• Print

SolarWorld to supply Grundfos solar-powered water pumps

  • SolarWorld and Grundfos join forces with Water Missions International for a renewable project in developing countries.
    SolarWorld and Grundfos join forces with Water Missions International for a renewable project in developing countries.

SolarWorld and Danish global water pump manufacturer Grundfos have penned a supply contract for solar-powered water pumps project in developing countries.

A key enabler for this partnership was the fact that both companies have participated in the UN Global Compact.

SolarWorld and Grundfos noted that they share common techniques in the sectors of sustainability management, compliance and codes of conduct as well as they are fully integrated manufacturers in the domain of technological development.

Frank Asbeck, SolarWorld’s CEO said: “We view this contract as a big confirmation of our strategy of not making compromises in quality. Grundfos' company DNA corresponds perfectly to ours - our hearts are beating in synch when it comes to quality, reliability and sustainability. I wouldn't be able to imagine a better partner.”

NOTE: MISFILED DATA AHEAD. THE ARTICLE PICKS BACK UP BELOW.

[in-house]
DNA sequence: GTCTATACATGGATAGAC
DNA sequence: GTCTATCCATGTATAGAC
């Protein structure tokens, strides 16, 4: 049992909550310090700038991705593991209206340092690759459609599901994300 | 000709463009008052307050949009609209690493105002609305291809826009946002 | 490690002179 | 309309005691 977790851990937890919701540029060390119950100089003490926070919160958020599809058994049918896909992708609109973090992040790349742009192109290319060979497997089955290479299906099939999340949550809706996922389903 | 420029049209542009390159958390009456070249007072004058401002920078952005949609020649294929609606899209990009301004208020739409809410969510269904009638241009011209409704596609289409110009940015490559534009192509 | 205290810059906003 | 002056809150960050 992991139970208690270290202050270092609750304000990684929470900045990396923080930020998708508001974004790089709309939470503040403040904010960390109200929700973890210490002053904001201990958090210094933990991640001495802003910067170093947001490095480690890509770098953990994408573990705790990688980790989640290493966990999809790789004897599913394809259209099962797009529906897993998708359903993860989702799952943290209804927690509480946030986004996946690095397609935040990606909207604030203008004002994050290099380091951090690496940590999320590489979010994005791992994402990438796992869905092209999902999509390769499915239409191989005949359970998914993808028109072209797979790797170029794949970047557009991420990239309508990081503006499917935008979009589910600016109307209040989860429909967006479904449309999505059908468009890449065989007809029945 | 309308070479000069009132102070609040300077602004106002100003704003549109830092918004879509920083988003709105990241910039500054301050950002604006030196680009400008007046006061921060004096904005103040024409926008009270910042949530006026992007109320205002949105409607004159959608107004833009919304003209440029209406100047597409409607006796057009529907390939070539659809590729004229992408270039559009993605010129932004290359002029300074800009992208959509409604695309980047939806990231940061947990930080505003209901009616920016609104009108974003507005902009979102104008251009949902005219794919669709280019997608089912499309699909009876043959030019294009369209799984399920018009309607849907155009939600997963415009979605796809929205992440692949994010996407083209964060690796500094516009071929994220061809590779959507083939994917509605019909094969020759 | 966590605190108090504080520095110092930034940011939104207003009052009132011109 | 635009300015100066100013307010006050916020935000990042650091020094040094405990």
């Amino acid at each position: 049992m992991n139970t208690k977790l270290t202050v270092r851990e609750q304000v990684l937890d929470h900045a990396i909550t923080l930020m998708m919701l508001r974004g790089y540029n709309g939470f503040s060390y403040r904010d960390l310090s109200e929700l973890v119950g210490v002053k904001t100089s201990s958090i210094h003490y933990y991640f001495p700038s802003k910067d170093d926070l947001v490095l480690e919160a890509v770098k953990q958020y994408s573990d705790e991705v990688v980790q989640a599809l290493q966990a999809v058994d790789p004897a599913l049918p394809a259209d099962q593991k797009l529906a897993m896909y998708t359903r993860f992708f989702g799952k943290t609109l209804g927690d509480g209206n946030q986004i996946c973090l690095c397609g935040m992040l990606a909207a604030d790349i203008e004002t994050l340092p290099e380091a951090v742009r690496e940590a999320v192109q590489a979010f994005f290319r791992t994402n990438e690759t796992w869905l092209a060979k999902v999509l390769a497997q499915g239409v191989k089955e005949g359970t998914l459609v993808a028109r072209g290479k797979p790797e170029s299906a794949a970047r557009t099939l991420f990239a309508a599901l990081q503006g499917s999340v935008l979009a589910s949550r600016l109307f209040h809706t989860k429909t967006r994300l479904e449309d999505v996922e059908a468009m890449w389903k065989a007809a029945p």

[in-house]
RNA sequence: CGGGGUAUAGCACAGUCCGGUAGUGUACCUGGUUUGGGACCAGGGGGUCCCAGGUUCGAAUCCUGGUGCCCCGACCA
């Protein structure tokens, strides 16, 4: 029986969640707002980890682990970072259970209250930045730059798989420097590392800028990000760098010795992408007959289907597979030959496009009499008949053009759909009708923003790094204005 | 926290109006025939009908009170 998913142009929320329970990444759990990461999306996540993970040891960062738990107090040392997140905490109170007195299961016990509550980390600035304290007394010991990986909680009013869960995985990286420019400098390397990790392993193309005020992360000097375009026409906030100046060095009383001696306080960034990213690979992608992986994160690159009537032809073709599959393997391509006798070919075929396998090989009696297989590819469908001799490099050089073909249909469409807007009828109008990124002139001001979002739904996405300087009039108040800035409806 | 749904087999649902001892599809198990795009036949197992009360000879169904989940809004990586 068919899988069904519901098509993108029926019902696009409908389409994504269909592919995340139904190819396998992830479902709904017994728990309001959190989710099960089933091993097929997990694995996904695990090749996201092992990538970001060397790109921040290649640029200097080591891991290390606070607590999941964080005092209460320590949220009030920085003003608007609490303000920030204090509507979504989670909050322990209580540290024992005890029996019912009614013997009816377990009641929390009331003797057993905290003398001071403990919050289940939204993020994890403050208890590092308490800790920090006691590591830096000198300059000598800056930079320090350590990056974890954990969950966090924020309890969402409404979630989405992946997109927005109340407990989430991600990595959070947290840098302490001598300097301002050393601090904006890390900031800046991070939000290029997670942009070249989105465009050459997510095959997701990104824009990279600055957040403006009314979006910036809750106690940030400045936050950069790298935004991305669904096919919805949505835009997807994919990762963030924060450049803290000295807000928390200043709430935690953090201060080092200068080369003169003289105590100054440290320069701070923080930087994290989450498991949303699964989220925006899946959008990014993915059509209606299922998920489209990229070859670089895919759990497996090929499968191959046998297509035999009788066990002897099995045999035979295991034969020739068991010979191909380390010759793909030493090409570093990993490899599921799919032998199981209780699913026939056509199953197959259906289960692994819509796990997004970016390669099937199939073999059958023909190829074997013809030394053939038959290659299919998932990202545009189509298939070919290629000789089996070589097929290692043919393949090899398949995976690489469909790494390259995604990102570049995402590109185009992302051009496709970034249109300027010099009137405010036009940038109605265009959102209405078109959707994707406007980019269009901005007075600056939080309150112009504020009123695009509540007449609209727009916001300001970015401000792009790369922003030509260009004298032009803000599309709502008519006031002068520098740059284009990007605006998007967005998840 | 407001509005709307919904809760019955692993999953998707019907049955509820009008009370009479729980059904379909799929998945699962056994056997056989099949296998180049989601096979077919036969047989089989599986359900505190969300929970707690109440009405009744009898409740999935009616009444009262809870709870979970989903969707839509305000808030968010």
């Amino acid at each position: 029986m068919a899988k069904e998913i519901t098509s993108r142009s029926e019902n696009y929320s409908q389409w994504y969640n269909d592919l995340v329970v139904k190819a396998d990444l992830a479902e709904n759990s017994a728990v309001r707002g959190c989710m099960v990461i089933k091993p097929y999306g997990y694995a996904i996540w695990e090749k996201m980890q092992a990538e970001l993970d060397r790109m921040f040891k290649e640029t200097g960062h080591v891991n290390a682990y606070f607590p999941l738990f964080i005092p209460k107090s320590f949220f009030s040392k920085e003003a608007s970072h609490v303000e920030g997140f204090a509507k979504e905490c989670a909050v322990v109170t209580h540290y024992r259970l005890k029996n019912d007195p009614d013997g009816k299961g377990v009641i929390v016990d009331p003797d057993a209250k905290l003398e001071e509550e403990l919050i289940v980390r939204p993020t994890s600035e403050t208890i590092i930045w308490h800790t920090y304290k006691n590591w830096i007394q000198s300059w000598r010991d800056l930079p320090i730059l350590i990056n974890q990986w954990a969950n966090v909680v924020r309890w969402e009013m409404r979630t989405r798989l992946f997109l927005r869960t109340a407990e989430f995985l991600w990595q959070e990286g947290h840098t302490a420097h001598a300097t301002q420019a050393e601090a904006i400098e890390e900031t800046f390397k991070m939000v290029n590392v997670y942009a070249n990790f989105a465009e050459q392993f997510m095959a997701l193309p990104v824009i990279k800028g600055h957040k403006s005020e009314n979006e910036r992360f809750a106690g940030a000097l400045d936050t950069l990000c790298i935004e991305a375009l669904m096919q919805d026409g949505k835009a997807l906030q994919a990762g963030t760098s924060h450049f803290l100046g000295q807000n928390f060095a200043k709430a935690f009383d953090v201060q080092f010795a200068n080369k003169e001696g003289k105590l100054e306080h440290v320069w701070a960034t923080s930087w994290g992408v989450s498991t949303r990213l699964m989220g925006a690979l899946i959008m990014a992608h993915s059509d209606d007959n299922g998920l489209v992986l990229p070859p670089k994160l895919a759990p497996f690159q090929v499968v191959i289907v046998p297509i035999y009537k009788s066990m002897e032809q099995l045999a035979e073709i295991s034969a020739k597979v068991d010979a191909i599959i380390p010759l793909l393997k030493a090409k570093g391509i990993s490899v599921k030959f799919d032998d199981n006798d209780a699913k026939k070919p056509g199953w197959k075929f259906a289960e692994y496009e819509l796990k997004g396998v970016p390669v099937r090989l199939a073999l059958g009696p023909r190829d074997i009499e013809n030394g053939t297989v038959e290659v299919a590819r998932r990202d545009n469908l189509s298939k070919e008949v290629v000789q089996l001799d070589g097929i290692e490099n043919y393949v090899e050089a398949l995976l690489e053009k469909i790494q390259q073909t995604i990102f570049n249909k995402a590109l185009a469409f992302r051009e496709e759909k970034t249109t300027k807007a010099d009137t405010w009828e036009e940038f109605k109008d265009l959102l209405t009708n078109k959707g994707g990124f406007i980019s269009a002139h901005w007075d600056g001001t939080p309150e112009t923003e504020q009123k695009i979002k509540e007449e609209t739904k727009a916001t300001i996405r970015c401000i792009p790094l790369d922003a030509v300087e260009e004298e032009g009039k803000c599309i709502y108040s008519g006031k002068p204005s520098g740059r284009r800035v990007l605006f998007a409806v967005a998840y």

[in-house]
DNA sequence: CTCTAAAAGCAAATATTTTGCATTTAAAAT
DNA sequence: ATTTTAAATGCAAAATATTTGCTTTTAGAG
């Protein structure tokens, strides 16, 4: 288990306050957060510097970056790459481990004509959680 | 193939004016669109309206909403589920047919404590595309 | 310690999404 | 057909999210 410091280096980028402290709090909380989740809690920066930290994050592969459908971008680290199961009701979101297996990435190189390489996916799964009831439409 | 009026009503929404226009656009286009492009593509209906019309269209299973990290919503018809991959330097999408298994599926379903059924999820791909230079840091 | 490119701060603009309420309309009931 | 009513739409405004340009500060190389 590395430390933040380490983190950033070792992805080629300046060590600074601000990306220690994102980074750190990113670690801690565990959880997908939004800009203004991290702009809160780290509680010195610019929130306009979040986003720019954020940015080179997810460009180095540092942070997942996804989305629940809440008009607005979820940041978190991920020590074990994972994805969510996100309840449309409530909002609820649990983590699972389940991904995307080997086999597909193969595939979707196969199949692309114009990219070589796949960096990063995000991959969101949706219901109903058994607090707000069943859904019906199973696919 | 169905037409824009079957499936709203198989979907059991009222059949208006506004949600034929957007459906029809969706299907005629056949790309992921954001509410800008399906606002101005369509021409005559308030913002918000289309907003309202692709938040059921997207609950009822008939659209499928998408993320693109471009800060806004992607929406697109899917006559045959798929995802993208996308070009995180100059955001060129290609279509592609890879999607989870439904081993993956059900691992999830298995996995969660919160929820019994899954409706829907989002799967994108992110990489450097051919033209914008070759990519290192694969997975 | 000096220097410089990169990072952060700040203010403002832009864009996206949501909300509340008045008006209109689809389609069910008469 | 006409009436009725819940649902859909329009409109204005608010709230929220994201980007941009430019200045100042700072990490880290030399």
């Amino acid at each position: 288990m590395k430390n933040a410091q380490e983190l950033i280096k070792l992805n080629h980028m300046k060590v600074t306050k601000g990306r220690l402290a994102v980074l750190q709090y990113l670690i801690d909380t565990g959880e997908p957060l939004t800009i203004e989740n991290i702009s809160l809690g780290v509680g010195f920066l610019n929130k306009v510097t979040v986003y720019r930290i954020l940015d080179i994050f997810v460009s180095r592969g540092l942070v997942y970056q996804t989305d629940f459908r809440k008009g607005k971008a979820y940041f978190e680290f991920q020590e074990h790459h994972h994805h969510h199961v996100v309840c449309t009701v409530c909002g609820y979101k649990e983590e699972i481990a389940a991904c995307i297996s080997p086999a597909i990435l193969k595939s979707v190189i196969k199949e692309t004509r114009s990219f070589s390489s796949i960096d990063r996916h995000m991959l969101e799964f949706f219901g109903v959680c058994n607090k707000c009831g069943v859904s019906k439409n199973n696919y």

Both sides have formed a strategic partnership with Water Missions International for an unspecified number of years. Under this agreement the organisation will supply clean, potable water in developing countries.

One solar-powered water pump can ensure the permanent supply of clean drinkable water to over 5,000 people.


  • Photovoltaics International 27th Edition

    Now that the PV industry has unquestionably entered a new growth phase, all eyes are on which technologies will win through into the mainstream of PV manufacturing. PERC, n-type, p-type bifacial, heterojunction – all have become familiar terms in the ever-growing constellation of solar cell technologies. The question is which will offer manufacturers what they are looking for in improving efficiencies and cutting costs.

  • Manufacturing The Solar Future: The 2014 Production Annual

    Although the past few years have proved extremely testing for PV equipment manufacturers, falling module prices have driven solar end-market demand to previously unseen levels. That demand is now starting to be felt by manufacturers, to the extent that leading companies are starting to talk about serious capacity expansions later this year and into 2015. This means that the next 12 months will be a critical period if companies throughout the supply chain are to take full advantage of the PV industry’s next growth phase.



Solar Media


We won't share your details - promise!